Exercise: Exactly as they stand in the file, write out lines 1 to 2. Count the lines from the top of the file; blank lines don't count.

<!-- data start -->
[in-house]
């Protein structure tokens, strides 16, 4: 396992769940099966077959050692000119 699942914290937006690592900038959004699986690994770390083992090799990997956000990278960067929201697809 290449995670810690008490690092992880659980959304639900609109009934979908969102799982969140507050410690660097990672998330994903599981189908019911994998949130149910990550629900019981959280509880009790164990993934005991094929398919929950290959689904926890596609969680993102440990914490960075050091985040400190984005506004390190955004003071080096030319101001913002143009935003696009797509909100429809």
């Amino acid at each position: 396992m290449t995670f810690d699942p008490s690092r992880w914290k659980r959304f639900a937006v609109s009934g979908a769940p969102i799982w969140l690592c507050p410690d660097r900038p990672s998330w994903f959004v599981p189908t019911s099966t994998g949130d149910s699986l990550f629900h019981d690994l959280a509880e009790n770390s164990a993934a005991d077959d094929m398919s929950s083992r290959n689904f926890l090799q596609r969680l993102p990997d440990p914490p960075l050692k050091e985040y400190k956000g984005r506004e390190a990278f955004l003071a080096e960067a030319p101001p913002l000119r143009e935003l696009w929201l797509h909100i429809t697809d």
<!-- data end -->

[in-house]
């Protein structure tokens, strides 16, 4: 396992769940099966077959050692000119 699942914290937006690592900038959004699986690994770390083992090799990997956000990278960067929201697809 290449995670810690008490690092992880659980959304639900609109009934979908969102799982969140507050410690660097990672998330994903599981189908019911994998949130149910990550629900019981959280509880009790164990993934005991094929398919929950290959689904926890596609969680993102440990914490960075050091985040400190984005506004390190955004003071080096030319101001913002143009935003696009797509909100429809």